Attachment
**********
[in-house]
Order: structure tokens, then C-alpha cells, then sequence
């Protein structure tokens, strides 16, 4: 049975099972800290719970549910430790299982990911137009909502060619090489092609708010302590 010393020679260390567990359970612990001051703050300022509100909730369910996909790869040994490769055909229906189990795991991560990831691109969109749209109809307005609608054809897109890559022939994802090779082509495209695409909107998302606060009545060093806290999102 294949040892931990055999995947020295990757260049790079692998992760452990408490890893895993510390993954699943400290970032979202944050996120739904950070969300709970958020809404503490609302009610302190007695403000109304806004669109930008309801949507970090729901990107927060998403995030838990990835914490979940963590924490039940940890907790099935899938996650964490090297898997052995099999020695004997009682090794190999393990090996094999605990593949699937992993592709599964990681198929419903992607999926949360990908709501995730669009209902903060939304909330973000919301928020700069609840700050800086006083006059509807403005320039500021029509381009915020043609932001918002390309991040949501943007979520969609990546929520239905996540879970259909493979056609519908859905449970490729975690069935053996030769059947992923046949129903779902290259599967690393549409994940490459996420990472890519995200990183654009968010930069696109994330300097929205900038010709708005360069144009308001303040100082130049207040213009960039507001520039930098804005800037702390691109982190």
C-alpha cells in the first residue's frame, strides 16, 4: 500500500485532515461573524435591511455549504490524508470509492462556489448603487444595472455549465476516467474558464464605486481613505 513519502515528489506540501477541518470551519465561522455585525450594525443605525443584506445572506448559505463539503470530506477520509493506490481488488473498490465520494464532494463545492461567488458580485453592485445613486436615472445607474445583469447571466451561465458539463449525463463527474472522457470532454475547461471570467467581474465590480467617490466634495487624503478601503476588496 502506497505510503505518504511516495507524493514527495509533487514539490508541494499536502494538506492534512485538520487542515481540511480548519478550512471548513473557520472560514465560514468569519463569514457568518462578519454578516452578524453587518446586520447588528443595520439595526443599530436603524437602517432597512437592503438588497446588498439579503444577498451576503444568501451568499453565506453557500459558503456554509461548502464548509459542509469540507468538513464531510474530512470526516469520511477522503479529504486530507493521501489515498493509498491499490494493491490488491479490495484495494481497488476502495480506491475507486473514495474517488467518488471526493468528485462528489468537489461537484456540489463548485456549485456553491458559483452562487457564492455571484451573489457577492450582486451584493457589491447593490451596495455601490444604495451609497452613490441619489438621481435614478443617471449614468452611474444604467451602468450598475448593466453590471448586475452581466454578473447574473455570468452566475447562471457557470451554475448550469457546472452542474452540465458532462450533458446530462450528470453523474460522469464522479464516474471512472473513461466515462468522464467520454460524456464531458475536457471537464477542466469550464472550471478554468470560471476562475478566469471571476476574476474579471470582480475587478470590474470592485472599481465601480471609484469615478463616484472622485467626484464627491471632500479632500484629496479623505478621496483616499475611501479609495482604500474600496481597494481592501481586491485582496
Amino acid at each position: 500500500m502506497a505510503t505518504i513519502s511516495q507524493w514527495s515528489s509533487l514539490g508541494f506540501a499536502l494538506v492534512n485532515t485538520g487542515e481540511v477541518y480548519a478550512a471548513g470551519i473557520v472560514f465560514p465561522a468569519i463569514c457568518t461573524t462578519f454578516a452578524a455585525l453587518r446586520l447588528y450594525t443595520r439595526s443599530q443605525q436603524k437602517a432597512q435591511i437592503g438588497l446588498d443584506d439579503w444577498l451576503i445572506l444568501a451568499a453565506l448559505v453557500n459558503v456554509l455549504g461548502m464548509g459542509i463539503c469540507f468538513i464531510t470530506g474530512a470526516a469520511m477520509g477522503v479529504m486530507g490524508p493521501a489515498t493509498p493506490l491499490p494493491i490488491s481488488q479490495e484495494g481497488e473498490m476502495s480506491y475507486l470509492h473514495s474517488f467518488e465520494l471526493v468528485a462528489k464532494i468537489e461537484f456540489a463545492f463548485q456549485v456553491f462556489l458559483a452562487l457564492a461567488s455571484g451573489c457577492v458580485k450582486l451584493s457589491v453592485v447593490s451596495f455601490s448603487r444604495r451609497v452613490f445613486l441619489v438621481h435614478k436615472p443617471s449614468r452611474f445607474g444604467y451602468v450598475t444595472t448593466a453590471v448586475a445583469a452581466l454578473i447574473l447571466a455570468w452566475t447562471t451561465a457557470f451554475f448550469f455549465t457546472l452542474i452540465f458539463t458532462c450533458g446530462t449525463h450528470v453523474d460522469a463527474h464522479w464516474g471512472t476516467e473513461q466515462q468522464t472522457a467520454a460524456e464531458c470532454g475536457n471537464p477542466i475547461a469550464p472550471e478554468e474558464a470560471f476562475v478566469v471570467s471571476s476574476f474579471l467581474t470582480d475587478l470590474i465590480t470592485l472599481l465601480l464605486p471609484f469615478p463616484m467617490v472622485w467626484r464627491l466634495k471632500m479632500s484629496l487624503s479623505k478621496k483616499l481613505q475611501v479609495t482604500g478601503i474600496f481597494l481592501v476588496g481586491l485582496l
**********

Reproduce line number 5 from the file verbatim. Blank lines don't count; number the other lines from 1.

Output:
Amino acid at each position: 500500500m502506497a505510503t505518504i513519502s511516495q507524493w514527495s515528489s509533487l514539490g508541494f506540501a499536502l494538506v492534512n485532515t485538520g487542515e481540511v477541518y480548519a478550512a471548513g470551519i473557520v472560514f465560514p465561522a468569519i463569514c457568518t461573524t462578519f454578516a452578524a455585525l453587518r446586520l447588528y450594525t443595520r439595526s443599530q443605525q436603524k437602517a432597512q435591511i437592503g438588497l446588498d443584506d439579503w444577498l451576503i445572506l444568501a451568499a453565506l448559505v453557500n459558503v456554509l455549504g461548502m464548509g459542509i463539503c469540507f468538513i464531510t470530506g474530512a470526516a469520511m477520509g477522503v479529504m486530507g490524508p493521501a489515498t493509498p493506490l491499490p494493491i490488491s481488488q479490495e484495494g481497488e473498490m476502495s480506491y475507486l470509492h473514495s474517488f467518488e465520494l471526493v468528485a462528489k464532494i468537489e461537484f456540489a463545492f463548485q456549485v456553491f462556489l458559483a452562487l457564492a461567488s455571484g451573489c457577492v458580485k450582486l451584493s457589491v453592485v447593490s451596495f455601490s448603487r444604495r451609497v452613490f445613486l441619489v438621481h435614478k436615472p443617471s449614468r452611474f445607474g444604467y451602468v450598475t444595472t448593466a453590471v448586475a445583469a452581466l454578473i447574473l447571466a455570468w452566475t447562471t451561465a457557470f451554475f448550469f455549465t457546472l452542474i452540465f458539463t458532462c450533458g446530462t449525463h450528470v453523474d460522469a463527474h464522479w464516474g471512472t476516467e473513461q466515462q468522464t472522457a467520454a460524456e464531458c470532454g475536457n471537464p477542466i475547461a469550464p472550471e478554468e474558464a470560471f476562475v478566469v471570467s471571476s476574476f474579471l467581474t470582480d475587478l470590474i465590480t470592485l472599481l465601480l464605486p471609484f469615478p463616484m467617490v472622485w467626484r464627491l466634495k471632500m479632500s484629496l487624503s479623505k478621496k483616499l481613505q475611501v479609495t482604500g478601503i474600496f481597494l481592501v476588496g481586491l485582496l